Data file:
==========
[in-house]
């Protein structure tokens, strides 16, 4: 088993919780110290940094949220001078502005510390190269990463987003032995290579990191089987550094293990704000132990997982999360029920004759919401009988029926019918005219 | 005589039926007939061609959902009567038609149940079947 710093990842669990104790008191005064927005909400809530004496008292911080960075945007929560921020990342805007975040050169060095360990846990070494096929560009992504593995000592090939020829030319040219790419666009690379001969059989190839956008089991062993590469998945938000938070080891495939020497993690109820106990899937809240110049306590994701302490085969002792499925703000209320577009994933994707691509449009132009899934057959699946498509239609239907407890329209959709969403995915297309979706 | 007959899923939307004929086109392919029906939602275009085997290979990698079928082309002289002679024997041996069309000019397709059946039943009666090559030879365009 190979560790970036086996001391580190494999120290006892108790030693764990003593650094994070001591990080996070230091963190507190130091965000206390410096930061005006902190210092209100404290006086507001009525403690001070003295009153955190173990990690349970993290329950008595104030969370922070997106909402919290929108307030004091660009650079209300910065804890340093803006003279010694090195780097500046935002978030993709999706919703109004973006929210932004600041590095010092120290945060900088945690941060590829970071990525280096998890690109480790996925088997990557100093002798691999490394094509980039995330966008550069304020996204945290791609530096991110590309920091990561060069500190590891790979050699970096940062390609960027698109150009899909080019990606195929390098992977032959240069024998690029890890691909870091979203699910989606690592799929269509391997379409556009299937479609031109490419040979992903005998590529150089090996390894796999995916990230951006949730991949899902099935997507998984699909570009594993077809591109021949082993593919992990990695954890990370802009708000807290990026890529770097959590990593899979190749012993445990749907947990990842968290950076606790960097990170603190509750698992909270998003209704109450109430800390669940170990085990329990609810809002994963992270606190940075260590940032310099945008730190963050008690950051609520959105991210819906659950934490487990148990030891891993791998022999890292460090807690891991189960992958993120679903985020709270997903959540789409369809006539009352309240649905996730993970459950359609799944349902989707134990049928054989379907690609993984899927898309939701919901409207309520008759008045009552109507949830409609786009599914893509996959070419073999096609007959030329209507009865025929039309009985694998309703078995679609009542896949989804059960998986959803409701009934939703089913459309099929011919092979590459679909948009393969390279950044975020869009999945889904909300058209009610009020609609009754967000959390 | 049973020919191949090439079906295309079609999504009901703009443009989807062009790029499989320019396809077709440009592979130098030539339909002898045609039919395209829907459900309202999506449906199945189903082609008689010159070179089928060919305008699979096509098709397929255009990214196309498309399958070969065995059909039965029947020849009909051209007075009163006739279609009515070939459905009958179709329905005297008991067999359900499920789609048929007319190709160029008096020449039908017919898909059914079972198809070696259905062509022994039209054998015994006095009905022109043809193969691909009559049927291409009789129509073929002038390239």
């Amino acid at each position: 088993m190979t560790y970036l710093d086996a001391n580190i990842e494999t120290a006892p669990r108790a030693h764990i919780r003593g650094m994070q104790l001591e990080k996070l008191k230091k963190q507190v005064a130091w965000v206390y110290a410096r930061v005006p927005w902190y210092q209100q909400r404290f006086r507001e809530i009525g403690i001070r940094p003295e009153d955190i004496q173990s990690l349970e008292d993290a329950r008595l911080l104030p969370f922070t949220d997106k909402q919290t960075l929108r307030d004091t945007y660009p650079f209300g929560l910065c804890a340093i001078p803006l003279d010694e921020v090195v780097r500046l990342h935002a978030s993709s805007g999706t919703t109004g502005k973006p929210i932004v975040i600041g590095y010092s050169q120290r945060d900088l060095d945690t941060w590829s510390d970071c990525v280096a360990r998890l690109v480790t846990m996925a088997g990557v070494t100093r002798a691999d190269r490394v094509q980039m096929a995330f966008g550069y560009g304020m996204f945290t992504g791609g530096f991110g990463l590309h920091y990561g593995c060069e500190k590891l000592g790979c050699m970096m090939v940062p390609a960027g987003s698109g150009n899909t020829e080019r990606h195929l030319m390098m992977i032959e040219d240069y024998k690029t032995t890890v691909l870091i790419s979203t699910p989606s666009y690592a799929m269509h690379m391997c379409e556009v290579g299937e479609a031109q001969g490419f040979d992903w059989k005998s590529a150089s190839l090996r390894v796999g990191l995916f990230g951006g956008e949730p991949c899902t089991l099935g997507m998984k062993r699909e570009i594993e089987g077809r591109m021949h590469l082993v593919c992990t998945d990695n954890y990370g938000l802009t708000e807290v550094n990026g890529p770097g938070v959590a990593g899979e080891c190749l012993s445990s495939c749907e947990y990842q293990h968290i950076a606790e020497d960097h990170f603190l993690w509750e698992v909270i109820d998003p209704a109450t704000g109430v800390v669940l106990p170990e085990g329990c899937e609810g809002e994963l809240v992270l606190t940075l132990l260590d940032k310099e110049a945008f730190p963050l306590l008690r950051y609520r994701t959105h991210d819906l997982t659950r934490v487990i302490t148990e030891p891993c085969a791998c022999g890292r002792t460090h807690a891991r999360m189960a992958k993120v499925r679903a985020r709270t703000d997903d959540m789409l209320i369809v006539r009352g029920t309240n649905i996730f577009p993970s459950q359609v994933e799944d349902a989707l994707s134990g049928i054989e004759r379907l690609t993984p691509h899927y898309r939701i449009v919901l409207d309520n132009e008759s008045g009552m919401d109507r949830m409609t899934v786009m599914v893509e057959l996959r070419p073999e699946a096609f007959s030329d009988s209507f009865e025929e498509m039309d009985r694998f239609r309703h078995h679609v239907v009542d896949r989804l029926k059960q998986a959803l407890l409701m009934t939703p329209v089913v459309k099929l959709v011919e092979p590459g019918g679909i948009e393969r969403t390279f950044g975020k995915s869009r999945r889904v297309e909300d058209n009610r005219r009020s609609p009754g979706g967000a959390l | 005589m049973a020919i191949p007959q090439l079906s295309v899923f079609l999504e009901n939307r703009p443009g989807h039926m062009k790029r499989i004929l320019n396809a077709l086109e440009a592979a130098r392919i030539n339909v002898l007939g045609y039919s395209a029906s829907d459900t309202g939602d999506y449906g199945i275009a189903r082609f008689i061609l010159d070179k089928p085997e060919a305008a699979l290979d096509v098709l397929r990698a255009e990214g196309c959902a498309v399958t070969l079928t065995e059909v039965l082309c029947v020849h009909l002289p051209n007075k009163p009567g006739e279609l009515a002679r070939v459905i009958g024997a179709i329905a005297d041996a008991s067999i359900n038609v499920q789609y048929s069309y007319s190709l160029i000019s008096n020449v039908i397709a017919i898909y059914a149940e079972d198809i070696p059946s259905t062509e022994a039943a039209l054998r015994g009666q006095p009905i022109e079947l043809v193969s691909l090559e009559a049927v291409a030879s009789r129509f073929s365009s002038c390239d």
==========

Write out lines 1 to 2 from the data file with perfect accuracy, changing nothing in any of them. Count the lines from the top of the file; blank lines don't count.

[in-house]
């Protein structure tokens, strides 16, 4: 088993919780110290940094949220001078502005510390190269990463987003032995290579990191089987550094293990704000132990997982999360029920004759919401009988029926019918005219 | 005589039926007939061609959902009567038609149940079947 710093990842669990104790008191005064927005909400809530004496008292911080960075945007929560921020990342805007975040050169060095360990846990070494096929560009992504593995000592090939020829030319040219790419666009690379001969059989190839956008089991062993590469998945938000938070080891495939020497993690109820106990899937809240110049306590994701302490085969002792499925703000209320577009994933994707691509449009132009899934057959699946498509239609239907407890329209959709969403995915297309979706 | 007959899923939307004929086109392919029906939602275009085997290979990698079928082309002289002679024997041996069309000019397709059946039943009666090559030879365009 190979560790970036086996001391580190494999120290006892108790030693764990003593650094994070001591990080996070230091963190507190130091965000206390410096930061005006902190210092209100404290006086507001009525403690001070003295009153955190173990990690349970993290329950008595104030969370922070997106909402919290929108307030004091660009650079209300910065804890340093803006003279010694090195780097500046935002978030993709999706919703109004973006929210932004600041590095010092120290945060900088945690941060590829970071990525280096998890690109480790996925088997990557100093002798691999490394094509980039995330966008550069304020996204945290791609530096991110590309920091990561060069500190590891790979050699970096940062390609960027698109150009899909080019990606195929390098992977032959240069024998690029890890691909870091979203699910989606690592799929269509391997379409556009299937479609031109490419040979992903005998590529150089090996390894796999995916990230951006949730991949899902099935997507998984699909570009594993077809591109021949082993593919992990990695954890990370802009708000807290990026890529770097959590990593899979190749012993445990749907947990990842968290950076606790960097990170603190509750698992909270998003209704109450109430800390669940170990085990329990609810809002994963992270606190940075260590940032310099945008730190963050008690950051609520959105991210819906659950934490487990148990030891891993791998022999890292460090807690891991189960992958993120679903985020709270997903959540789409369809006539009352309240649905996730993970459950359609799944349902989707134990049928054989379907690609993984899927898309939701919901409207309520008759008045009552109507949830409609786009599914893509996959070419073999096609007959030329209507009865025929039309009985694998309703078995679609009542896949989804059960998986959803409701009934939703089913459309099929011919092979590459679909948009393969390279950044975020869009999945889904909300058209009610009020609609009754967000959390 | 049973020919191949090439079906295309079609999504009901703009443009989807062009790029499989320019396809077709440009592979130098030539339909002898045609039919395209829907459900309202999506449906199945189903082609008689010159070179089928060919305008699979096509098709397929255009990214196309498309399958070969065995059909039965029947020849009909051209007075009163006739279609009515070939459905009958179709329905005297008991067999359900499920789609048929007319190709160029008096020449039908017919898909059914079972198809070696259905062509022994039209054998015994006095009905022109043809193969691909009559049927291409009789129509073929002038390239």